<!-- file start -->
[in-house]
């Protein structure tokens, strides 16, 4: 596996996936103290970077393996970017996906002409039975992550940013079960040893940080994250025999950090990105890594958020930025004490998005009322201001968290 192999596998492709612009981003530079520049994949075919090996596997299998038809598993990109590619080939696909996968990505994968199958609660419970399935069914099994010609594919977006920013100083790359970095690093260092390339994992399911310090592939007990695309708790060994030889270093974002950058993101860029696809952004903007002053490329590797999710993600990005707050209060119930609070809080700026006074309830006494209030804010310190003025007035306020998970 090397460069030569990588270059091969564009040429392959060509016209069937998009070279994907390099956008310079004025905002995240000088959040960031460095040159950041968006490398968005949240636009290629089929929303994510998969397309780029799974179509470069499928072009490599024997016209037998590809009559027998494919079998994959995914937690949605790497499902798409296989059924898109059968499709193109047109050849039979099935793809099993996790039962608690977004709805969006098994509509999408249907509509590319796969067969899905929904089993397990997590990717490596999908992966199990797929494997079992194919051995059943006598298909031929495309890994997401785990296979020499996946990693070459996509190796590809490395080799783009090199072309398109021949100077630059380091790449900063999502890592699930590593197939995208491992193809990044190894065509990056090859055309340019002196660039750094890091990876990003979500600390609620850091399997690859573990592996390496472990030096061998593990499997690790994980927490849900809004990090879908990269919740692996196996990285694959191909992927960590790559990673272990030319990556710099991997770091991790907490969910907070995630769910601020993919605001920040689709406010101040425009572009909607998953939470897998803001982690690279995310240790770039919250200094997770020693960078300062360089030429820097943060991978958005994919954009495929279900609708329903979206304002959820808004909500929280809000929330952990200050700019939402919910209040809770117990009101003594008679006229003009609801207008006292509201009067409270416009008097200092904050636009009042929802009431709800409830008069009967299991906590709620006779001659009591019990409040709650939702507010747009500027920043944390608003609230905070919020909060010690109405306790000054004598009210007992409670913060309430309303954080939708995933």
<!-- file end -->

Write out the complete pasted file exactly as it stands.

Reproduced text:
[in-house]
């Protein structure tokens, strides 16, 4: 596996996936103290970077393996970017996906002409039975992550940013079960040893940080994250025999950090990105890594958020930025004490998005009322201001968290 192999596998492709612009981003530079520049994949075919090996596997299998038809598993990109590619080939696909996968990505994968199958609660419970399935069914099994010609594919977006920013100083790359970095690093260092390339994992399911310090592939007990695309708790060994030889270093974002950058993101860029696809952004903007002053490329590797999710993600990005707050209060119930609070809080700026006074309830006494209030804010310190003025007035306020998970 090397460069030569990588270059091969564009040429392959060509016209069937998009070279994907390099956008310079004025905002995240000088959040960031460095040159950041968006490398968005949240636009290629089929929303994510998969397309780029799974179509470069499928072009490599024997016209037998590809009559027998494919079998994959995914937690949605790497499902798409296989059924898109059968499709193109047109050849039979099935793809099993996790039962608690977004709805969006098994509509999408249907509509590319796969067969899905929904089993397990997590990717490596999908992966199990797929494997079992194919051995059943006598298909031929495309890994997401785990296979020499996946990693070459996509190796590809490395080799783009090199072309398109021949100077630059380091790449900063999502890592699930590593197939995208491992193809990044190894065509990056090859055309340019002196660039750094890091990876990003979500600390609620850091399997690859573990592996390496472990030096061998593990499997690790994980927490849900809004990090879908990269919740692996196996990285694959191909992927960590790559990673272990030319990556710099991997770091991790907490969910907070995630769910601020993919605001920040689709406010101040425009572009909607998953939470897998803001982690690279995310240790770039919250200094997770020693960078300062360089030429820097943060991978958005994919954009495929279900609708329903979206304002959820808004909500929280809000929330952990200050700019939402919910209040809770117990009101003594008679006229003009609801207008006292509201009067409270416009008097200092904050636009009042929802009431709800409830008069009967299991906590709620006779001659009591019990409040709650939702507010747009500027920043944390608003609230905070919020909060010690109405306790000054004598009210007992409670913060309430309303954080939708995933």